Polar Verity Sense review: a no-fuss heart rate monitor you can wear on your arm or your head

No, Verity Sense is not the name of a talk show host. It's Polar's innovative new optical heart rate monitor

Polar Verity Sense review
(Image credit: Polar)
T3 Verdict

Polar Verity Sense is a fantastically versatile, feature-rich and well-priced heart rate monitoring strap – but you do have to contend with a not-so-user-friendly companion app

Reasons to buy
  • +


  • +

    Great design

  • +


  • +

    Decent battery life

Reasons to avoid
  • -

    Poor app design

Verity Sense is a serious heart rate monitor for running, swimming, cycling and workouts, but it's also designed to be comfortable and easy to use. The latest from hardcore Finnish fitness brand Polar, it's one of the best heart rate monitors to date to use an optical sensor – as found on all the best running watches – rather than the traditional electrical one. 

That's why it doesn’t wrap around your chest but instead goes on your arm, which a lot of people find more convenient. It can also attach to your swimming goggles to read your pulse from your forehead.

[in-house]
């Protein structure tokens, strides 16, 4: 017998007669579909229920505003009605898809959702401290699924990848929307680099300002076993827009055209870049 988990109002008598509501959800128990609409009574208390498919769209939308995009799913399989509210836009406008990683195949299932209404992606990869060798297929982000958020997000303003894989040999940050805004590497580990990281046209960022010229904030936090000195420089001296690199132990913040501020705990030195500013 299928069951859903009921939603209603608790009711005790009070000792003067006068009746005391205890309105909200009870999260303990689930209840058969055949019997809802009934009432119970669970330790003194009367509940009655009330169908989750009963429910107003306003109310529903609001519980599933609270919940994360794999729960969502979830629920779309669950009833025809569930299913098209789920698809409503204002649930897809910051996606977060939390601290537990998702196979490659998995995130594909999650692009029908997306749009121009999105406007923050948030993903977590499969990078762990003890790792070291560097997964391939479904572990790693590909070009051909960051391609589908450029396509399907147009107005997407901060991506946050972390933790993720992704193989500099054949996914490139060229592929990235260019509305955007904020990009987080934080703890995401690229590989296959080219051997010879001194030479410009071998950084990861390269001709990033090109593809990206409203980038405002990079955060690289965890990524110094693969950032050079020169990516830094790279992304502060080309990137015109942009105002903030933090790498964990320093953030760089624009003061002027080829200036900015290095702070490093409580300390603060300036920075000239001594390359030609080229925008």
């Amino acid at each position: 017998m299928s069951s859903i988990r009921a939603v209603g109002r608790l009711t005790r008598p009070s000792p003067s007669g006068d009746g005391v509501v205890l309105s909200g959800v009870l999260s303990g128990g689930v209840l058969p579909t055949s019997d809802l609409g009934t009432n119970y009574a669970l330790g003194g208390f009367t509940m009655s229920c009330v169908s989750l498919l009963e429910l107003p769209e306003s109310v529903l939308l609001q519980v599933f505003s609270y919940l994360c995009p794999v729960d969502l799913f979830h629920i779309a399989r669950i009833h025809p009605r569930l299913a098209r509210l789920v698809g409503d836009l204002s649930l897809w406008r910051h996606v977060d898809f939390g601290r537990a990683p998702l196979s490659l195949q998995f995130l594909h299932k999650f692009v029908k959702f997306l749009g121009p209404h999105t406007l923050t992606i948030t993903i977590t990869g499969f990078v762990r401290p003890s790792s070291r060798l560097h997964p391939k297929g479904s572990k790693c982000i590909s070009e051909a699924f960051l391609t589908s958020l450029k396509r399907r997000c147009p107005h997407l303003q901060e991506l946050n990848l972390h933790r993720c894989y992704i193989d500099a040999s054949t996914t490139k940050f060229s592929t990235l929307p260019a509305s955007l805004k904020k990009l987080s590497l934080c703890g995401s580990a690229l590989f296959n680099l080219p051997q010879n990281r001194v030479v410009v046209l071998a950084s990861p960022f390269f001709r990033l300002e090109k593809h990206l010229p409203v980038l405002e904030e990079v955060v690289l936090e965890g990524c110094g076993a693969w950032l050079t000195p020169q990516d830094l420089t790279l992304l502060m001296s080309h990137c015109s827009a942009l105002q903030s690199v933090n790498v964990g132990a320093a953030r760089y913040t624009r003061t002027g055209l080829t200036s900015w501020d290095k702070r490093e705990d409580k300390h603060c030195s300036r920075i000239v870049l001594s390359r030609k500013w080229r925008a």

Boasting a host of additional fitness features, the Verity Sense has the potential to be a great alternative for those who find chest straps too clunky and smartwatches too unreliable. We put it to the test to find out just how good it is.


The Polar Verity Sense is available to buy now at Polar UK, Polar US and Polar Australia for a reasonable £79.50 / US $89.95 / AUD $129. It ships with a sensor, swimming goggles strap clip, a USB charging adapter, armband and a small mesh carry case.

In terms of colour ways, there only seems to be one flavour available here and that’s a melange charcoal strap with a black plastic casing. However, there are two strap sizes available: M-XXL, which covers limbs 22-34 cm in circumference, or a smaller XS-S size at 15-22 cm.

Polar Verity Sense review

(Image credit: Polar)


The Verity Sense isn’t all that to look at, but it does champion practicality, which we’re a massive fan of – especially when it comes to wearables. Not only can it be strapped to just about any limb of your choice, but the super versatile sensor pod pops out and can be slotted into a swimming goggle strap clip, where it can sit against your temple. While the idea of this makes us wince, it does offer something unique, which the wearable market is short of these days. We should also note that this is the same optical sensor as seen in the Polar OH1+, which we’re happy about as the device is renowned for accuracy.